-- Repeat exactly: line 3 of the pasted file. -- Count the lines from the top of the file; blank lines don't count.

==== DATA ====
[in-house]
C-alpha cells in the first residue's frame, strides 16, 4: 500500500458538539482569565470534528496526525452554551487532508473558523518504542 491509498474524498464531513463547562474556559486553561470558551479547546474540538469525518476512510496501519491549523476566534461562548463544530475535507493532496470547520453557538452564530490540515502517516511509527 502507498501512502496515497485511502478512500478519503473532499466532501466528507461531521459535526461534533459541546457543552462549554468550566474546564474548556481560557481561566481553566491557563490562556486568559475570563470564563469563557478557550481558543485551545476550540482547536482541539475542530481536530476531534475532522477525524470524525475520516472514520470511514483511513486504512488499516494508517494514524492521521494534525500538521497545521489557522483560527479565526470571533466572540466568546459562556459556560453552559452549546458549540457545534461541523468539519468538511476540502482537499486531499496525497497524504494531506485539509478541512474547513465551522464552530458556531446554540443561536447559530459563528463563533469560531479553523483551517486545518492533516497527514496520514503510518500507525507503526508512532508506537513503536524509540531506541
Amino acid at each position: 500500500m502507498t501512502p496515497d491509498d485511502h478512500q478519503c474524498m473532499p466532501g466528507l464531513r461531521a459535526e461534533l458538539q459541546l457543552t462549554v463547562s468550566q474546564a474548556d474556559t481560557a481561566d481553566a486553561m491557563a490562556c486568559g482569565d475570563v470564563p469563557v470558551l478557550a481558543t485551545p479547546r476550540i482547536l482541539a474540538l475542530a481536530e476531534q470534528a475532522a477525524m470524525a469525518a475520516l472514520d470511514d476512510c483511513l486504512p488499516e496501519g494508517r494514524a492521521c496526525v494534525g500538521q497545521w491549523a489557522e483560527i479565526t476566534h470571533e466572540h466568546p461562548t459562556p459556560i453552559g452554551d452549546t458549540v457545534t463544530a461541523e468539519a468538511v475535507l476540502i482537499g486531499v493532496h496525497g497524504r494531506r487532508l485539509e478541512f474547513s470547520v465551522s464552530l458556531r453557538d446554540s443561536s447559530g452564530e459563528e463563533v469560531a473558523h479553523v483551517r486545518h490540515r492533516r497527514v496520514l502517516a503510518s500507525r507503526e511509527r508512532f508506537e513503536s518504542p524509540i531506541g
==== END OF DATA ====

Amino acid at each position: 500500500m502507498t501512502p496515497d491509498d485511502h478512500q478519503c474524498m473532499p466532501g466528507l464531513r461531521a459535526e461534533l458538539q459541546l457543552t462549554v463547562s468550566q474546564a474548556d474556559t481560557a481561566d481553566a486553561m491557563a490562556c486568559g482569565d475570563v470564563p469563557v470558551l478557550a481558543t485551545p479547546r476550540i482547536l482541539a474540538l475542530a481536530e476531534q470534528a475532522a477525524m470524525a469525518a475520516l472514520d470511514d476512510c483511513l486504512p488499516e496501519g494508517r494514524a492521521c496526525v494534525g500538521q497545521w491549523a489557522e483560527i479565526t476566534h470571533e466572540h466568546p461562548t459562556p459556560i453552559g452554551d452549546t458549540v457545534t463544530a461541523e468539519a468538511v475535507l476540502i482537499g486531499v493532496h496525497g497524504r494531506r487532508l485539509e478541512f474547513s470547520v465551522s464552530l458556531r453557538d446554540s443561536s447559530g452564530e459563528e463563533v469560531a473558523h479553523v483551517r486545518h490540515r492533516r497527514v496520514l502517516a503510518s500507525r507503526e511509527r508512532f508506537e513503536s518504542p524509540i531506541g